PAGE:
Paul Joseph Watson
Rupert Murdoch’s MySpace has been caught in another act of alternative media censorship after it was revealed that bulletin posts containing links to Prison Planet.com were being hijacked and forwarded to MySpace’s home page. MySpace has placed Prison Planet on a list of blocked websites supposedly reserved for spam, phishing scams or virus trojans.
It has been apparent for at least two weeks that all bulletin posts containing links to Prison Planet were being censored but we decided to wait and see if it was just a technical error before drawing any attention to the problem.
Now there is little doubt that MySpace has deliberately filtered out Prison Planet, preventing anyone from accessing the site via the social networking giant.
Try it for yourself, post a bulletin from your MySpace account with a link to Prison Planet contained in the text. Click here and copy the html code into the bulletin window and press send. Then go to “Show Bulletins I’ve Posted”. You will notice that your link has been hijacked and now links to a URL that begins with http://www.msplinks.com – this is MySpace’s filtering middleman that was launched earlier this year to supposedly combat spam assaults and phishing scams.
When the link is clicked, it doesn’t go to the Prison Planet.com link you intended, but instead forwards to the MySpace home page.
“These links are legit and we are creating them,” MySpace.com President Tom Anderson announced in April. “They are not viruses or whatever else your conspiracy theorist friends told you. They still point to their original url, but let us easily turn off links to spam, phishing, or virus sites. booyah!”
The problem with this statement is that Prison Planet.com is an alternative news website that has been featured and referenced in hundreds of mainstream publications and is also carried as a news source of Google News. Though our detractors are fond of arguing that we are “not a credible news source,” the contention that we are either a spam, phishing or virus website is completely false.
MySpace should come clean and admit that it is now following an official policy of censorship based on political affiliation, and that its readers are not left free to make up their own minds on the credibility of any particular story, but are intentionally prevented from accessing certain websites that MySpace deems contrary to the political agenda of its owner, Rupert Murdoch.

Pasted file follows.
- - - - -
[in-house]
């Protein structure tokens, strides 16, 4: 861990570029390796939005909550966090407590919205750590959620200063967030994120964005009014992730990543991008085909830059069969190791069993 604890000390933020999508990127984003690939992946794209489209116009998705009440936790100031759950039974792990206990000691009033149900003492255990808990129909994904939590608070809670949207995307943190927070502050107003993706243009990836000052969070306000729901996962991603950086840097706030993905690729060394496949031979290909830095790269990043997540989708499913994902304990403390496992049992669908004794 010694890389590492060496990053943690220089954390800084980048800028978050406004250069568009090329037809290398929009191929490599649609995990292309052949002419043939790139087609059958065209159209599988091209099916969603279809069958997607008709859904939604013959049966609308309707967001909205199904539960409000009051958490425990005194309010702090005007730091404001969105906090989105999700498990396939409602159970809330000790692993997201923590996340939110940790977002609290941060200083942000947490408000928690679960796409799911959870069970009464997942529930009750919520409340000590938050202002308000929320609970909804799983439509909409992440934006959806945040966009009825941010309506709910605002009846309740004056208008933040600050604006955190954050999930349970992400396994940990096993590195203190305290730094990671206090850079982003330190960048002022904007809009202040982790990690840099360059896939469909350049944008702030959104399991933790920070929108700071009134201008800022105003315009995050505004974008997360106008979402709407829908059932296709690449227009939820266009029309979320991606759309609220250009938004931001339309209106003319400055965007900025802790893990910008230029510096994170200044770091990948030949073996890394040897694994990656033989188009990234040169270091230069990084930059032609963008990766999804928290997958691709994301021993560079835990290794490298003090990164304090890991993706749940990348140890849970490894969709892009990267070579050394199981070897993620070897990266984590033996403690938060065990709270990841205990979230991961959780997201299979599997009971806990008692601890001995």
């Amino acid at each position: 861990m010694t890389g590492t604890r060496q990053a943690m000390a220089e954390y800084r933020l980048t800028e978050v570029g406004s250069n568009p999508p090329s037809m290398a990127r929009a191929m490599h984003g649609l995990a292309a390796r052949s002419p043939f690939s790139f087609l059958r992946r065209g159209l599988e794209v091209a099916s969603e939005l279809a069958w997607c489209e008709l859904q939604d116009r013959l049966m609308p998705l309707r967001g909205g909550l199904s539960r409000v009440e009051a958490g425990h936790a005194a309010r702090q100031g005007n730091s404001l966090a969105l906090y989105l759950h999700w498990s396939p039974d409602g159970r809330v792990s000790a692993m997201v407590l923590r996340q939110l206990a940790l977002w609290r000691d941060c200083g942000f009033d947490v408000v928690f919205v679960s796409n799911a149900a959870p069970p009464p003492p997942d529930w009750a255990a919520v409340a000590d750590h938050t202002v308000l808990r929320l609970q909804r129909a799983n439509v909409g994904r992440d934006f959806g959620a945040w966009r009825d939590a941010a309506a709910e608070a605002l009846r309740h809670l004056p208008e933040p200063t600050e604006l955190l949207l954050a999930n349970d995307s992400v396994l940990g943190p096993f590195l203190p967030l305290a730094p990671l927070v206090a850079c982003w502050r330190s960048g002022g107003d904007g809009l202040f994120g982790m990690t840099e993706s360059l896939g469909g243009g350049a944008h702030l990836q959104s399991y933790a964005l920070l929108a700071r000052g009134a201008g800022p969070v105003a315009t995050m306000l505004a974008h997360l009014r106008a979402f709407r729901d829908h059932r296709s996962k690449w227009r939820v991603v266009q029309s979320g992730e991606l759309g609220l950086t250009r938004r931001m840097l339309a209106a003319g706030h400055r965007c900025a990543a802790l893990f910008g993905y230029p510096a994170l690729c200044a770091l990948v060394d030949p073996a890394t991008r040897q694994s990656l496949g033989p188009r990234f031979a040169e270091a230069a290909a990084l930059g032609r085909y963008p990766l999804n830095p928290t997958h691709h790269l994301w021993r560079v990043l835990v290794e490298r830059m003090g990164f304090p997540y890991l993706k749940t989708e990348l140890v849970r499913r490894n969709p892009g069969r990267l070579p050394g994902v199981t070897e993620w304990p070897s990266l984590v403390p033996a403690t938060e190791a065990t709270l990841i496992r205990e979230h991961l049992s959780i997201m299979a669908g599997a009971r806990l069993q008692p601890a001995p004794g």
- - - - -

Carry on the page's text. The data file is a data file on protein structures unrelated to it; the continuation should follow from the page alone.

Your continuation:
Why is this important? Shouldn’t MySpace have the right to block any website they wish? After all, it’s their website, they decide the content.
In another example, a MySpace user attempts to post an Infowars.com article but is prevented from doing so.
Firstly, websites such as MySpace, Wikipedia and Digg pose as virtuous online information democracies yet are bossed by bias censors and patrolled by organized armies of trolls whose sole purpose is to discredit and delete controversial information by launching unsubstantiated ad hominem attacks on the credibility of its source or its very right to be discussed (Wikipedia trolls deleted a list of Republican sex scandals, among a host of other manifestly provable controversies).
They are also wide open to abuse from nefarious government agencies and corporations seeking to “memory hole” sensitive information from the web, as was documented by the WikiScanner scandal. In this climate, a media watchdog like Prison Planet should be welcomed, not shunned, censored and blocked off by MySpace filtering software.
Secondly, this is the model for the imminent arrival of Internet 2, a government regulated and controlled cyberspace police state where bloggers require ID numbers and permission from the powers that be to simply express an opinion, and then that opinion is subsequently subject to censorship and deletion if it is counterproductive to the interests of the state.
Earlier this year, MySpace were caught red-handed when a moderator unwittingly admitted that Prison Planet.com was one of the alternative media websites that MySpace was blocking from its messageboards and bulletin posts.
In a discussion thread, a MySpace user complained that his Ron Paul post had been censored, to which a MySpace moderator responded, “Ron Paul wasn’t being censored, it was the prisonplanet.com part of the message that was being filtered out.”
The moderator later clarifies that it was beyond his control and that “prisonplanet.com” is on a list of URL’s that are automatically blocked by MySpace’s servers.
But Prison Planet isn’t the only website to be targeted by Murdoch’s censorship jackboots – in January 2006 MySpace enacted a policy to block all You Tube links, a move that resulted in a boycott of the social networking website after thousands complained before MySpace was forced to restore the links.
Please use this link to contact MySpace and let them know what you think about their decision to censor political websites that don’t toe Murdoch’s corporate agenda.